The Middle-Market Lending Update, Sept. ‘22

Article Highlights

  • Many assume debt is growing more expensive as interest rates rise. In reality, borrowers can still achieve near-historically low interest rates
  • Competition and dry powder are placing downward pressure on rates, implying that borrowers who create a national competition for their deal can secure the best terms and lowest cost of capital
  • Macroeconomic conditions have sharpened the focus on credit quality. Lenders would prefer to issue a lower interest rate on a more conservative deal than accept a riskier deal at a higher rate, for a potentially higher return
  • All of this can change on a dime, if (a) the default rate increases meaningfully, or (b) a prolonged recession reduces deposit levels at banks

Credit Comes into Focus

As inflation came to dominate the headlines, and the Fed began raising interest rates, lenders tightened their standards with a focus on credit quality (larger borrowers, borrowers with an established track record, or businesses that are ‘recession proof’). 

Downstream Effects

  • There is greater uncertainty around the loan approval process for borrowers 
  • Lenders are issuing more restrictive terms with higher costs of capital (at least initially) 
  • Borrowers may experience delays during lender DD process

Despite the above, we have seen borrowers obtain near historically low interest rates, even during the current inflationary cycle.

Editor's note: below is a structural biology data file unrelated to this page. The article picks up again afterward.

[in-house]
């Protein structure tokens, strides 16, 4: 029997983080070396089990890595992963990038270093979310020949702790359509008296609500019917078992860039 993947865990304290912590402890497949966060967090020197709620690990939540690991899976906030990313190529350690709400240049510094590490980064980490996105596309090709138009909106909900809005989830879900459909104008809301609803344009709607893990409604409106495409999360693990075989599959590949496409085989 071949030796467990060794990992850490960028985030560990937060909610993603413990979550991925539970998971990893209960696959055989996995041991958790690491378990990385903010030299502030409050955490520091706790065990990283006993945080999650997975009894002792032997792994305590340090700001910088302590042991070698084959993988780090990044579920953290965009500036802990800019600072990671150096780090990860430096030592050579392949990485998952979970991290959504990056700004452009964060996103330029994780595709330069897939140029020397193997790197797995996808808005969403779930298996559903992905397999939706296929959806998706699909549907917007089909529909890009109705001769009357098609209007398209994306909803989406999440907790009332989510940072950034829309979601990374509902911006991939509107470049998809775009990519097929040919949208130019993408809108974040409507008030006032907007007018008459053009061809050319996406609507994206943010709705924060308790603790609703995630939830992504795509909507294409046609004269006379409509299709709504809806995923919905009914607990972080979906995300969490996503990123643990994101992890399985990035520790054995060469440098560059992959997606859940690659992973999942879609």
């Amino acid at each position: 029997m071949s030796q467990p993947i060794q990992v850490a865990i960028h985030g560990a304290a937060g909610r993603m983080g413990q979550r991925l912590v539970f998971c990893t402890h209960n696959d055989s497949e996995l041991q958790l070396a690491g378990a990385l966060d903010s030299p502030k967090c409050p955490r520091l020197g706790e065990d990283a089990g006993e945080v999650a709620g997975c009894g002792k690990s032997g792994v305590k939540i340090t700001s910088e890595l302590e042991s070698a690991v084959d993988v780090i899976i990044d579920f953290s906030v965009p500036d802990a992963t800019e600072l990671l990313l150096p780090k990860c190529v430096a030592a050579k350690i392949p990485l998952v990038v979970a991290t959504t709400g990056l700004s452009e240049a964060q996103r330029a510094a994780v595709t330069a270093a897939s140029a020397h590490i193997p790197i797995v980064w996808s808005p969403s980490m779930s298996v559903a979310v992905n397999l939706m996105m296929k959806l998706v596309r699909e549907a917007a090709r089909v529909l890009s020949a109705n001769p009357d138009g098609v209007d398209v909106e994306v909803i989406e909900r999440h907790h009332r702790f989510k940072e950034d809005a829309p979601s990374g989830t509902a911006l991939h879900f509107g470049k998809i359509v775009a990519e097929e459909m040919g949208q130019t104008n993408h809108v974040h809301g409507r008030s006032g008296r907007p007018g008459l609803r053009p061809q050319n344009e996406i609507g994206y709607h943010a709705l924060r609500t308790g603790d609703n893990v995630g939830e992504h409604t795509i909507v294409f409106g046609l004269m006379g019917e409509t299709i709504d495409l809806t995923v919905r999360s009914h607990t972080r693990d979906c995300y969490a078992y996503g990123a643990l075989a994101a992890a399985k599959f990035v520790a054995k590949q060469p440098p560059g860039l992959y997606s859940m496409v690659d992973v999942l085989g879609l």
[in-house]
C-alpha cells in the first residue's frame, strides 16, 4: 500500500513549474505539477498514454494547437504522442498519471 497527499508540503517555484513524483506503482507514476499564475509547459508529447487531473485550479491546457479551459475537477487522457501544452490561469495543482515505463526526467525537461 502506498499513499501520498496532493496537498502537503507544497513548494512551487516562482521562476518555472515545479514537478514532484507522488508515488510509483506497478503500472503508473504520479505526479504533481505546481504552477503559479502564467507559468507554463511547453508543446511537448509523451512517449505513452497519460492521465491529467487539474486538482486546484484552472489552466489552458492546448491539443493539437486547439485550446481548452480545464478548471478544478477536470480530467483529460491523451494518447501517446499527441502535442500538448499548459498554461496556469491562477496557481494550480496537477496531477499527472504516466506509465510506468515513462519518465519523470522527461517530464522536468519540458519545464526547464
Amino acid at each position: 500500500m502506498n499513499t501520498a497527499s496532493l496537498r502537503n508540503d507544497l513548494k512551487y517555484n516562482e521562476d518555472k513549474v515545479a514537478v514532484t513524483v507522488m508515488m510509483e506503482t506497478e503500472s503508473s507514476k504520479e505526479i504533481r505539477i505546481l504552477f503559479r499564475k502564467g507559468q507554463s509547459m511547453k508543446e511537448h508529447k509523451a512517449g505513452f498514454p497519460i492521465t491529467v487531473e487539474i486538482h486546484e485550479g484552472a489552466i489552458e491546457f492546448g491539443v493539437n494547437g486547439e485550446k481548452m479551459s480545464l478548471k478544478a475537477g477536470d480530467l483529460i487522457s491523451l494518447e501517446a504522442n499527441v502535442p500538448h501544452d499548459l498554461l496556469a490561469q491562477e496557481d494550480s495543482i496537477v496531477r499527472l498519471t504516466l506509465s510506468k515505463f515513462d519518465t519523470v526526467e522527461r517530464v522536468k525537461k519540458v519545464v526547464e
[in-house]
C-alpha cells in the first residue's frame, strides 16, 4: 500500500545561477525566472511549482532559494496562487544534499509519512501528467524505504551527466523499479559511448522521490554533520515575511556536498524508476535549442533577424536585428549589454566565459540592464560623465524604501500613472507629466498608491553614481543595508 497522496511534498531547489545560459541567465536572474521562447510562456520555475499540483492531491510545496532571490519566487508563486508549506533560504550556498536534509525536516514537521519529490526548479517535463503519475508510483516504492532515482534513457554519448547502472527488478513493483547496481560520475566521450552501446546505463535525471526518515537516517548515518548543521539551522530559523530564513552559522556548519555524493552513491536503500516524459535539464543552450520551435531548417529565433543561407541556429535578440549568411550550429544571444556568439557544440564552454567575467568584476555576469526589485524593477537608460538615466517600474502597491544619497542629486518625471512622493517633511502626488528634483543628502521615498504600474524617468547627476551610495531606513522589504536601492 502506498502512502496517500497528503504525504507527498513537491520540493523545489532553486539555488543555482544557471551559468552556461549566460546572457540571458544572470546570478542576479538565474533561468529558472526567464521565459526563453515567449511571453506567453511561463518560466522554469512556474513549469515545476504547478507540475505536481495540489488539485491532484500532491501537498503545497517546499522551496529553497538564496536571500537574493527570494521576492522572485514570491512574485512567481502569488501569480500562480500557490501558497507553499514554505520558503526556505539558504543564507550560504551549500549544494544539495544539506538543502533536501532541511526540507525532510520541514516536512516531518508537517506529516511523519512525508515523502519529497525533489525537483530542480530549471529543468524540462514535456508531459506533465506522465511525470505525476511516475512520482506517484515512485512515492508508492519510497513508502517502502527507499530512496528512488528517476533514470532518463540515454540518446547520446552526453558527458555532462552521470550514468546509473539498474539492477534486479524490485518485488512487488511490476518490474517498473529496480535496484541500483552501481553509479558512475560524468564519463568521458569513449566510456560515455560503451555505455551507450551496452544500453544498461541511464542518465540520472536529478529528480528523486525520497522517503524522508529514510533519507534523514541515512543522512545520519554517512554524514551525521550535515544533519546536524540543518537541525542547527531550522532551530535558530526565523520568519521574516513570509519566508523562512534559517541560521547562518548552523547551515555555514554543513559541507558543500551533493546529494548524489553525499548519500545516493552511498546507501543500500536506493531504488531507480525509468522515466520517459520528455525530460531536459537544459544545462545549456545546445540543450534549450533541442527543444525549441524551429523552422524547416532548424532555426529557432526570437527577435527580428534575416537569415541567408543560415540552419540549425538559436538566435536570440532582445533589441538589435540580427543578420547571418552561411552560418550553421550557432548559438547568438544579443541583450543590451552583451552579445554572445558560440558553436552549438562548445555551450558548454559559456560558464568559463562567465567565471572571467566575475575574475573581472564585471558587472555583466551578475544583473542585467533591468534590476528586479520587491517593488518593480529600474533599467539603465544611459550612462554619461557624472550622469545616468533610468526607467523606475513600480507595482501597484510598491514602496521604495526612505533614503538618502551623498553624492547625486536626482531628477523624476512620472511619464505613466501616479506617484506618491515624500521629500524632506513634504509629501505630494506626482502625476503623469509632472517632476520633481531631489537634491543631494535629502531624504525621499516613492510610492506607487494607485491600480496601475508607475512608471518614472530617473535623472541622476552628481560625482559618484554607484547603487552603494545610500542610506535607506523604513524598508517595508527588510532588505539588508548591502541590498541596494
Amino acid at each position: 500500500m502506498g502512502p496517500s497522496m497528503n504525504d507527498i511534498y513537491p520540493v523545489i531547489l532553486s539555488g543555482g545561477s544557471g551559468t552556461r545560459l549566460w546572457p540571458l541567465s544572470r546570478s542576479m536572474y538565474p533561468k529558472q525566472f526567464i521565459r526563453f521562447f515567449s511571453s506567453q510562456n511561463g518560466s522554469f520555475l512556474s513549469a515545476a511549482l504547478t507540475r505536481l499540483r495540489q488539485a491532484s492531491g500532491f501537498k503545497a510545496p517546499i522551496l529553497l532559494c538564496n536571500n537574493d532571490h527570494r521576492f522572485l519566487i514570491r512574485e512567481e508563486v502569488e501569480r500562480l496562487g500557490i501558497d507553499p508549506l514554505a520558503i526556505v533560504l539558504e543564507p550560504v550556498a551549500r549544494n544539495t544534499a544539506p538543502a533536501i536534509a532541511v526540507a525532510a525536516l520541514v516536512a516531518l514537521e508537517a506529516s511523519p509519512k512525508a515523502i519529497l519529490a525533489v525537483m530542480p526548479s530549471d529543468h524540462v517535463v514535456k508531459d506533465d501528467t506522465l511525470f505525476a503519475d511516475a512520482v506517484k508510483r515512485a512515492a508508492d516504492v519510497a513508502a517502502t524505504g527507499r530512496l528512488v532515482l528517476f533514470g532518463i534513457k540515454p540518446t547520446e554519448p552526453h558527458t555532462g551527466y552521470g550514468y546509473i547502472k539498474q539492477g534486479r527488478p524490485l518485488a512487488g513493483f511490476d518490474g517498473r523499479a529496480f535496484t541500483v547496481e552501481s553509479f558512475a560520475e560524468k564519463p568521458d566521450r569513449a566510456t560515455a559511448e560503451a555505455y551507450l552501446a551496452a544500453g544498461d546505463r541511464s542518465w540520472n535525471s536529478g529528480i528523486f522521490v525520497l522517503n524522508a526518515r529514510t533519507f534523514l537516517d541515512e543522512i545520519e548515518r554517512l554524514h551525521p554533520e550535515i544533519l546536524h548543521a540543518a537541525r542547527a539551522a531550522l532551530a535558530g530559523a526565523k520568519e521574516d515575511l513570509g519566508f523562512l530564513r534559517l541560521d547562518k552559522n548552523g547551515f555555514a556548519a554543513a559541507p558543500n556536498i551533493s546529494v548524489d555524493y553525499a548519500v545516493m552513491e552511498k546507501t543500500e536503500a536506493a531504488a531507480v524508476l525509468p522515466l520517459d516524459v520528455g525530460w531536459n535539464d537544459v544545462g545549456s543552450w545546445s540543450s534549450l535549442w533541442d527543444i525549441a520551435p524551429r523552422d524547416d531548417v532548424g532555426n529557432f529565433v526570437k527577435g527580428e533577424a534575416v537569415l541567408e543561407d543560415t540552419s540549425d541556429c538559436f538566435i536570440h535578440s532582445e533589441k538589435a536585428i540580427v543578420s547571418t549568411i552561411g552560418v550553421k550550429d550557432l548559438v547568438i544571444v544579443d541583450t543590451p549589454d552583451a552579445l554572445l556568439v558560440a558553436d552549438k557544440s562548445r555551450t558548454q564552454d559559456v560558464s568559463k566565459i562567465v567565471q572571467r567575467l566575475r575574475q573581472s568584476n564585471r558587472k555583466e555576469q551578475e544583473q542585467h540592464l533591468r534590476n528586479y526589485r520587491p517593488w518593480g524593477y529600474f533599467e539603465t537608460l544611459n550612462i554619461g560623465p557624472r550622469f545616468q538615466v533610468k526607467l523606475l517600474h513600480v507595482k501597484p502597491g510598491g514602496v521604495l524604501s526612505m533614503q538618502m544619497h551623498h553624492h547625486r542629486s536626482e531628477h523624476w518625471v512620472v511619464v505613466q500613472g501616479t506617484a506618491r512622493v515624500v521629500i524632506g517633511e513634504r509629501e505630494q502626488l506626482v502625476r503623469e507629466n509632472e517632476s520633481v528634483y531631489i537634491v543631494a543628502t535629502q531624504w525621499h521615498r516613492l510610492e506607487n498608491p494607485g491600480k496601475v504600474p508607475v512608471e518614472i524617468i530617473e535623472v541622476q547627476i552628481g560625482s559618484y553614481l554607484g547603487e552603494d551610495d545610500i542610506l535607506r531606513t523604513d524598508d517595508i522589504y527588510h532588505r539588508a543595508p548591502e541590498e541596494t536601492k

The key to borrower success lies in their capacity to exploit a pair of dual drivers within the middle-market debt sector: competition and dry powder. 

Different Incentives, Similar Outcomes

When examining the middle-market debt world, we must first explore the incentive structures of two lender types: banks and direct lenders. 

The interest rates charged by banks are driven by their cost of capital (interest rates they pay to retail depositors), and default rates (the cost of covering the losses from unpaid loans).

The good news for banks is that they are currently sitting on historic levels of cash deposits.

Additionally, default rates remain at historic lows, hovering just over 1%.

The combination of these two factors means banks have plenty of capital to lend, and therefore don’t have to raise rates to attract depositors. This keeps interest rates on loans in check, at least for the time being. 

What We’re Seeing: Many banks are issuing term sheets with a relatively high interest rate, only to be negotiated down once the borrower is able to produce competitive terms (more on this below). 

On the direct lending side, large lenders have the option of deploying capital in liquid or illiquid markets. Middle-market direct lending is illiquid, and therefore must command a premium in order for these lenders to participate (the premium can come in the form of a higher return for a similar level of risk, or a similar return with lower risk in the liquid securities markets). In the current climate, large lenders can readily capture yield in liquid securities like institutional term loans, HY bonds, etc. Therefore, large lenders are gravitating to deals with higher credit quality or higher interest rates when lending to the middle market.

Smaller lenders, however, cannot afford to be as selective. Small or midsize middle-market lenders do not have the capability to deploy capital into the liquid securities markets, hence they must commit to middle-market lending. And given that direct lenders must deploy capital to earn management fees and carry (similar to how the PE industry operates), fund managers are feeling added pressure to put capital to work, especially as dry powder levels remain elevated.

Lenders exist to issue loans, not to keep capital on the sidelines. So even though broader macro-forces might be prompting them to tread cautiously, lenders are still eager to actively participate in middle-market lending, given the excess dry powder at their disposal.